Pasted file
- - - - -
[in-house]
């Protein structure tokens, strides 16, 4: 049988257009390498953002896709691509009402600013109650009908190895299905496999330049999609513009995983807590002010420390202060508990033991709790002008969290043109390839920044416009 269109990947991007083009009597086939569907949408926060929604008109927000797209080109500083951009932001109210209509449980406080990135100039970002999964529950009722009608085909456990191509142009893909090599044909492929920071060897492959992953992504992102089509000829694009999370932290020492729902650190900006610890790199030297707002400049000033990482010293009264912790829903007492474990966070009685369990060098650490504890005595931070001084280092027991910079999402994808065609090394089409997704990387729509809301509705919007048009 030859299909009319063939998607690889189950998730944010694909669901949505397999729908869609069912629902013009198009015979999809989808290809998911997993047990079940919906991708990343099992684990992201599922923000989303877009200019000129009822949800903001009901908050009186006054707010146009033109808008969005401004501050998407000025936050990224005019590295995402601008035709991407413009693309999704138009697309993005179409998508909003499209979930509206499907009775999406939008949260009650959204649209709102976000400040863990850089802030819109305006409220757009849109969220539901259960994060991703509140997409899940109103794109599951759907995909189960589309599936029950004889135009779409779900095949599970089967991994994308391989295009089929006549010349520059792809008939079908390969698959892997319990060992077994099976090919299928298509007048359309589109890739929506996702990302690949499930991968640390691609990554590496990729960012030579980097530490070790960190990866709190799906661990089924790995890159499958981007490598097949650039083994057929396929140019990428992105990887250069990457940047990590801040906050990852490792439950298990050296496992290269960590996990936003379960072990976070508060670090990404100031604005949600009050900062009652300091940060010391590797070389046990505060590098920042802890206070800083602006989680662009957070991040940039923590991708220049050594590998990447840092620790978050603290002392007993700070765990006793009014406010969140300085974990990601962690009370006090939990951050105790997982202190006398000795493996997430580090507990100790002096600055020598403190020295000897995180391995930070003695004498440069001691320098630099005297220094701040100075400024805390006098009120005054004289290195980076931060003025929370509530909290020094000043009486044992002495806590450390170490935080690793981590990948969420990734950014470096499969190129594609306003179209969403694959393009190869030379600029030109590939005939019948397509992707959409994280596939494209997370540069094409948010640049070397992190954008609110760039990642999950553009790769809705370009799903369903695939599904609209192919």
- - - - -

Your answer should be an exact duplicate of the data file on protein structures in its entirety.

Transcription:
[in-house]
């Protein structure tokens, strides 16, 4: 049988257009390498953002896709691509009402600013109650009908190895299905496999330049999609513009995983807590002010420390202060508990033991709790002008969290043109390839920044416009 269109990947991007083009009597086939569907949408926060929604008109927000797209080109500083951009932001109210209509449980406080990135100039970002999964529950009722009608085909456990191509142009893909090599044909492929920071060897492959992953992504992102089509000829694009999370932290020492729902650190900006610890790199030297707002400049000033990482010293009264912790829903007492474990966070009685369990060098650490504890005595931070001084280092027991910079999402994808065609090394089409997704990387729509809301509705919007048009 030859299909009319063939998607690889189950998730944010694909669901949505397999729908869609069912629902013009198009015979999809989808290809998911997993047990079940919906991708990343099992684990992201599922923000989303877009200019000129009822949800903001009901908050009186006054707010146009033109808008969005401004501050998407000025936050990224005019590295995402601008035709991407413009693309999704138009697309993005179409998508909003499209979930509206499907009775999406939008949260009650959204649209709102976000400040863990850089802030819109305006409220757009849109969220539901259960994060991703509140997409899940109103794109599951759907995909189960589309599936029950004889135009779409779900095949599970089967991994994308391989295009089929006549010349520059792809008939079908390969698959892997319990060992077994099976090919299928298509007048359309589109890739929506996702990302690949499930991968640390691609990554590496990729960012030579980097530490070790960190990866709190799906661990089924790995890159499958981007490598097949650039083994057929396929140019990428992105990887250069990457940047990590801040906050990852490792439950298990050296496992290269960590996990936003379960072990976070508060670090990404100031604005949600009050900062009652300091940060010391590797070389046990505060590098920042802890206070800083602006989680662009957070991040940039923590991708220049050594590998990447840092620790978050603290002392007993700070765990006793009014406010969140300085974990990601962690009370006090939990951050105790997982202190006398000795493996997430580090507990100790002096600055020598403190020295000897995180391995930070003695004498440069001691320098630099005297220094701040100075400024805390006098009120005054004289290195980076931060003025929370509530909290020094000043009486044992002495806590450390170490935080690793981590990948969420990734950014470096499969190129594609306003179209969403694959393009190869030379600029030109590939005939019948397509992707959409994280596939494209997370540069094409948010640049070397992190954008609110760039990642999950553009790769809705370009799903369903695939599904609209192919």